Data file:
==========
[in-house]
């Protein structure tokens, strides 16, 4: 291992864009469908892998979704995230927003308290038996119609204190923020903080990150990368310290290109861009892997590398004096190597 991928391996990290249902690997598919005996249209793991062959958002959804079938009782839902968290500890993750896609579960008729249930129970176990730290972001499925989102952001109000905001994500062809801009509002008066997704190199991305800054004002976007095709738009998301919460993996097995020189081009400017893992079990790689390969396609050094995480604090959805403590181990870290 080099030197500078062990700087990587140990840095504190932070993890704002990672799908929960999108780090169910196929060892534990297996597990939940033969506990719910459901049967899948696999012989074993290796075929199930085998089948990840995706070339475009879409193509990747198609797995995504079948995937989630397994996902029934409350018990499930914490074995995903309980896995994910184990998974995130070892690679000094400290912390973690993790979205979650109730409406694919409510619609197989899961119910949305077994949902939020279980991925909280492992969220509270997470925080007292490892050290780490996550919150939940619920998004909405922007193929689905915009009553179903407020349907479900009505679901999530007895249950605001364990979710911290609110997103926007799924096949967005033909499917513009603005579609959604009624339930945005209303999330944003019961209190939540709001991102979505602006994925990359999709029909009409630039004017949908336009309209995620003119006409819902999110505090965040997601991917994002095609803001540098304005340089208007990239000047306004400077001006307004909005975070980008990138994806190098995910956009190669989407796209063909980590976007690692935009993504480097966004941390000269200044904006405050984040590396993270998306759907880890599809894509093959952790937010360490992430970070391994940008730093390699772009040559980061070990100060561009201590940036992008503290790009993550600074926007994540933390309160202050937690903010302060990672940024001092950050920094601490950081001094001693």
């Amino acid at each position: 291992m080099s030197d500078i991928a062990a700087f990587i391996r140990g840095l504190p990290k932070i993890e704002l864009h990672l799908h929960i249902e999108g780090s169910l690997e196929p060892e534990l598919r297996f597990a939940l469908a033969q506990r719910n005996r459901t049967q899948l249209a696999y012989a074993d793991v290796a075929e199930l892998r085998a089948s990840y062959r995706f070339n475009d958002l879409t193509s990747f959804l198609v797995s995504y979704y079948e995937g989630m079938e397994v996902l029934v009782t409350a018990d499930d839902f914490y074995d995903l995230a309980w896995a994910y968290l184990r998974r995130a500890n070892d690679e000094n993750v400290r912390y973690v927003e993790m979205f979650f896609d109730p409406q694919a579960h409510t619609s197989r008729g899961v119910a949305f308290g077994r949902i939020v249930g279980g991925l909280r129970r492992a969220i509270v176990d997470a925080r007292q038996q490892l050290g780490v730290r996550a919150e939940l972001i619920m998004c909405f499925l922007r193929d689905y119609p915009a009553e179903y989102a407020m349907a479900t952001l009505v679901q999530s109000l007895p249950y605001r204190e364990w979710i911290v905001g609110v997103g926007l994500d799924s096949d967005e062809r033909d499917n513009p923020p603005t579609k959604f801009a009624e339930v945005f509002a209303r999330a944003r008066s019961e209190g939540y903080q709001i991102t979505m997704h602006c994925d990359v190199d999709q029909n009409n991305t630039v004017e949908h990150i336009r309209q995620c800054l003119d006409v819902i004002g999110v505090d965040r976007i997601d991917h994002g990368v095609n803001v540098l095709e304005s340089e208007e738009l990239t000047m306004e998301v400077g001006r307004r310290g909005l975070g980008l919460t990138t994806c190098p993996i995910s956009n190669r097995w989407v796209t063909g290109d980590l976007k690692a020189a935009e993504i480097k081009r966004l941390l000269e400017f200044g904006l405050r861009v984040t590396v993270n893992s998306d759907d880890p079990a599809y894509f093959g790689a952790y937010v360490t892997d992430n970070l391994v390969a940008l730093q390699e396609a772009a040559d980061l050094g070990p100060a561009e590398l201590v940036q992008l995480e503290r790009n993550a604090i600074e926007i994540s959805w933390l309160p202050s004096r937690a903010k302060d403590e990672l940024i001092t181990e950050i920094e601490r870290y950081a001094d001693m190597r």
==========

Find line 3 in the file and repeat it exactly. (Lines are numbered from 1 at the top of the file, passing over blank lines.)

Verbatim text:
């Amino acid at each position: 291992m080099s030197d500078i991928a062990a700087f990587i391996r140990g840095l504190p990290k932070i993890e704002l864009h990672l799908h929960i249902e999108g780090s169910l690997e196929p060892e534990l598919r297996f597990a939940l469908a033969q506990r719910n005996r459901t049967q899948l249209a696999y012989a074993d793991v290796a075929e199930l892998r085998a089948s990840y062959r995706f070339n475009d958002l879409t193509s990747f959804l198609v797995s995504y979704y079948e995937g989630m079938e397994v996902l029934v009782t409350a018990d499930d839902f914490y074995d995903l995230a309980w896995a994910y968290l184990r998974r995130a500890n070892d690679e000094n993750v400290r912390y973690v927003e993790m979205f979650f896609d109730p409406q694919a579960h409510t619609s197989r008729g899961v119910a949305f308290g077994r949902i939020v249930g279980g991925l909280r129970r492992a969220i509270v176990d997470a925080r007292q038996q490892l050290g780490v730290r996550a919150e939940l972001i619920m998004c909405f499925l922007r193929d689905y119609p915009a009553e179903y989102a407020m349907a479900t952001l009505v679901q999530s109000l007895p249950y605001r204190e364990w979710i911290v905001g609110v997103g926007l994500d799924s096949d967005e062809r033909d499917n513009p923020p603005t579609k959604f801009a009624e339930v945005f509002a209303r999330a944003r008066s019961e209190g939540y903080q709001i991102t979505m997704h602006c994925d990359v190199d999709q029909n009409n991305t630039v004017e949908h990150i336009r309209q995620c800054l003119d006409v819902i004002g999110v505090d965040r976007i997601d991917h994002g990368v095609n803001v540098l095709e304005s340089e208007e738009l990239t000047m306004e998301v400077g001006r307004r310290g909005l975070g980008l919460t990138t994806c190098p993996i995910s956009n190669r097995w989407v796209t063909g290109d980590l976007k690692a020189a935009e993504i480097k081009r966004l941390l000269e400017f200044g904006l405050r861009v984040t590396v993270n893992s998306d759907d880890p079990a599809y894509f093959g790689a952790y937010v360490t892997d992430n970070l391994v390969a940008l730093q390699e396609a772009a040559d980061l050094g070990p100060a561009e590398l201590v940036q992008l995480e503290r790009n993550a604090i600074e926007i994540s959805w933390l309160p202050s004096r937690a903010k302060d403590e990672l940024i001092t181990e950050i920094e601490r870290y950081a001094d001693m190597r």